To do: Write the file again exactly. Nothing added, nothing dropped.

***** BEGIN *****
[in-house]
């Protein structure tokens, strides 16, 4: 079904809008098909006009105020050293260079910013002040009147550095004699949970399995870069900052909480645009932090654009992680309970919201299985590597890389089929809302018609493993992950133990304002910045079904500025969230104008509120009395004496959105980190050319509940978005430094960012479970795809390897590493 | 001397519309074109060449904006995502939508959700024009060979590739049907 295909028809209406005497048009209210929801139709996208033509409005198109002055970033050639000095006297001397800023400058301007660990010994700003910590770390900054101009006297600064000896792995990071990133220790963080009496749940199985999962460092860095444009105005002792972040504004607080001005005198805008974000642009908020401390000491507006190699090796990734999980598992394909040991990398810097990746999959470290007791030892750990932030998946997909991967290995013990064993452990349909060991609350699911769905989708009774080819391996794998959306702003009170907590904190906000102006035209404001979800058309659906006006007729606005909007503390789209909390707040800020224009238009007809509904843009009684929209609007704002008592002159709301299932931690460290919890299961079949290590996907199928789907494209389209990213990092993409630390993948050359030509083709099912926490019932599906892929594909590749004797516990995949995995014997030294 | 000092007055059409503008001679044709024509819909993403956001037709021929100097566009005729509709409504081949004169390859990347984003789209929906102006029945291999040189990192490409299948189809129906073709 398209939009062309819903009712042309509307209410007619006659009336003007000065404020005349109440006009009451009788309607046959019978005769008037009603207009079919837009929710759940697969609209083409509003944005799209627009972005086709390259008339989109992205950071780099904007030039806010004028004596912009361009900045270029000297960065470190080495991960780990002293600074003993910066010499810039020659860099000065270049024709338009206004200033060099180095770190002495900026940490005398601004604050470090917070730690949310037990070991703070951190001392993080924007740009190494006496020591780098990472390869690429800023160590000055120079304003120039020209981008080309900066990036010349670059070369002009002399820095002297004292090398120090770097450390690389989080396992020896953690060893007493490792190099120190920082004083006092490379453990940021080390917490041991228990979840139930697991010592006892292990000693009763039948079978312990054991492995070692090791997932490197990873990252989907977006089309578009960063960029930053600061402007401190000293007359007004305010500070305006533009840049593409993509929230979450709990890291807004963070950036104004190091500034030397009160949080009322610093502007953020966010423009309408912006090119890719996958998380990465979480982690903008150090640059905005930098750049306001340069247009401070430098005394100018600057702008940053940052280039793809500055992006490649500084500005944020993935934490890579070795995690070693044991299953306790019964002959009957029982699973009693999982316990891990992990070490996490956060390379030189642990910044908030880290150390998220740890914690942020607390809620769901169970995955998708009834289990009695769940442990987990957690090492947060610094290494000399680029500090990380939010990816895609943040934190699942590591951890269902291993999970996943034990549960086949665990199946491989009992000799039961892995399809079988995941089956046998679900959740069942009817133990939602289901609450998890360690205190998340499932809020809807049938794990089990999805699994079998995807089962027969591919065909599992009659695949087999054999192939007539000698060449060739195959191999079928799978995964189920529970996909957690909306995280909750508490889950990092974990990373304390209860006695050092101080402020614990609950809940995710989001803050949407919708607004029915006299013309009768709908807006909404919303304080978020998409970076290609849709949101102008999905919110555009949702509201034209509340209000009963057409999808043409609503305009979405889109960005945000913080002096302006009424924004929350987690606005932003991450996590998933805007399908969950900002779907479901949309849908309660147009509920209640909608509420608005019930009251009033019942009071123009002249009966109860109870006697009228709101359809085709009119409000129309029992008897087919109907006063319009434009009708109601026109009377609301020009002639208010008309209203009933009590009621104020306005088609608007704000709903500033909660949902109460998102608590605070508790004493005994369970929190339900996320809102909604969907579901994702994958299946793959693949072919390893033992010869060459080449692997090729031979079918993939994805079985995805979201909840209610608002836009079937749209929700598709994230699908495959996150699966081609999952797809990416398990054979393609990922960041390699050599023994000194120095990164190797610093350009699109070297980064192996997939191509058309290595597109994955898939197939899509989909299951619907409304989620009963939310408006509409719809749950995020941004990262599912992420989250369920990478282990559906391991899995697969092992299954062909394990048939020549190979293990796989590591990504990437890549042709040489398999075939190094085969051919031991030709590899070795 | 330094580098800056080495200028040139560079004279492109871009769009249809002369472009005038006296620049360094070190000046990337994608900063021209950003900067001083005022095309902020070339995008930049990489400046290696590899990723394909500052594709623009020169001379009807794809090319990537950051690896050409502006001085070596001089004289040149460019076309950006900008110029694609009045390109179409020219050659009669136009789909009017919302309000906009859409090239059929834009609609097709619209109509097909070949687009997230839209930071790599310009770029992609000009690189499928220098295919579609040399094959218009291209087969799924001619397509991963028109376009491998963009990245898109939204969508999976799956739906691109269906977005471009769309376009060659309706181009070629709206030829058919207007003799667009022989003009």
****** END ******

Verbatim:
[in-house]
């Protein structure tokens, strides 16, 4: 079904809008098909006009105020050293260079910013002040009147550095004699949970399995870069900052909480645009932090654009992680309970919201299985590597890389089929809302018609493993992950133990304002910045079904500025969230104008509120009395004496959105980190050319509940978005430094960012479970795809390897590493 | 001397519309074109060449904006995502939508959700024009060979590739049907 295909028809209406005497048009209210929801139709996208033509409005198109002055970033050639000095006297001397800023400058301007660990010994700003910590770390900054101009006297600064000896792995990071990133220790963080009496749940199985999962460092860095444009105005002792972040504004607080001005005198805008974000642009908020401390000491507006190699090796990734999980598992394909040991990398810097990746999959470290007791030892750990932030998946997909991967290995013990064993452990349909060991609350699911769905989708009774080819391996794998959306702003009170907590904190906000102006035209404001979800058309659906006006007729606005909007503390789209909390707040800020224009238009007809509904843009009684929209609007704002008592002159709301299932931690460290919890299961079949290590996907199928789907494209389209990213990092993409630390993948050359030509083709099912926490019932599906892929594909590749004797516990995949995995014997030294 | 000092007055059409503008001679044709024509819909993403956001037709021929100097566009005729509709409504081949004169390859990347984003789209929906102006029945291999040189990192490409299948189809129906073709 398209939009062309819903009712042309509307209410007619006659009336003007000065404020005349109440006009009451009788309607046959019978005769008037009603207009079919837009929710759940697969609209083409509003944005799209627009972005086709390259008339989109992205950071780099904007030039806010004028004596912009361009900045270029000297960065470190080495991960780990002293600074003993910066010499810039020659860099000065270049024709338009206004200033060099180095770190002495900026940490005398601004604050470090917070730690949310037990070991703070951190001392993080924007740009190494006496020591780098990472390869690429800023160590000055120079304003120039020209981008080309900066990036010349670059070369002009002399820095002297004292090398120090770097450390690389989080396992020896953690060893007493490792190099120190920082004083006092490379453990940021080390917490041991228990979840139930697991010592006892292990000693009763039948079978312990054991492995070692090791997932490197990873990252989907977006089309578009960063960029930053600061402007401190000293007359007004305010500070305006533009840049593409993509929230979450709990890291807004963070950036104004190091500034030397009160949080009322610093502007953020966010423009309408912006090119890719996958998380990465979480982690903008150090640059905005930098750049306001340069247009401070430098005394100018600057702008940053940052280039793809500055992006490649500084500005944020993935934490890579070795995690070693044991299953306790019964002959009957029982699973009693999982316990891990992990070490996490956060390379030189642990910044908030880290150390998220740890914690942020607390809620769901169970995955998708009834289990009695769940442990987990957690090492947060610094290494000399680029500090990380939010990816895609943040934190699942590591951890269902291993999970996943034990549960086949665990199946491989009992000799039961892995399809079988995941089956046998679900959740069942009817133990939602289901609450998890360690205190998340499932809020809807049938794990089990999805699994079998995807089962027969591919065909599992009659695949087999054999192939007539000698060449060739195959191999079928799978995964189920529970996909957690909306995280909750508490889950990092974990990373304390209860006695050092101080402020614990609950809940995710989001803050949407919708607004029915006299013309009768709908807006909404919303304080978020998409970076290609849709949101102008999905919110555009949702509201034209509340209000009963057409999808043409609503305009979405889109960005945000913080002096302006009424924004929350987690606005932003991450996590998933805007399908969950900002779907479901949309849908309660147009509920209640909608509420608005019930009251009033019942009071123009002249009966109860109870006697009228709101359809085709009119409000129309029992008897087919109907006063319009434009009708109601026109009377609301020009002639208010008309209203009933009590009621104020306005088609608007704000709903500033909660949902109460998102608590605070508790004493005994369970929190339900996320809102909604969907579901994702994958299946793959693949072919390893033992010869060459080449692997090729031979079918993939994805079985995805979201909840209610608002836009079937749209929700598709994230699908495959996150699966081609999952797809990416398990054979393609990922960041390699050599023994000194120095990164190797610093350009699109070297980064192996997939191509058309290595597109994955898939197939899509989909299951619907409304989620009963939310408006509409719809749950995020941004990262599912992420989250369920990478282990559906391991899995697969092992299954062909394990048939020549190979293990796989590591990504990437890549042709040489398999075939190094085969051919031991030709590899070795 | 330094580098800056080495200028040139560079004279492109871009769009249809002369472009005038006296620049360094070190000046990337994608900063021209950003900067001083005022095309902020070339995008930049990489400046290696590899990723394909500052594709623009020169001379009807794809090319990537950051690896050409502006001085070596001089004289040149460019076309950006900008110029694609009045390109179409020219050659009669136009789909009017919302309000906009859409090239059929834009609609097709619209109509097909070949687009997230839209930071790599310009770029992609000009690189499928220098295919579609040399094959218009291209087969799924001619397509991963028109376009491998963009990245898109939204969508999976799956739906691109269906977005471009769309376009060659309706181009070629709206030829058919207007003799667009022989003009």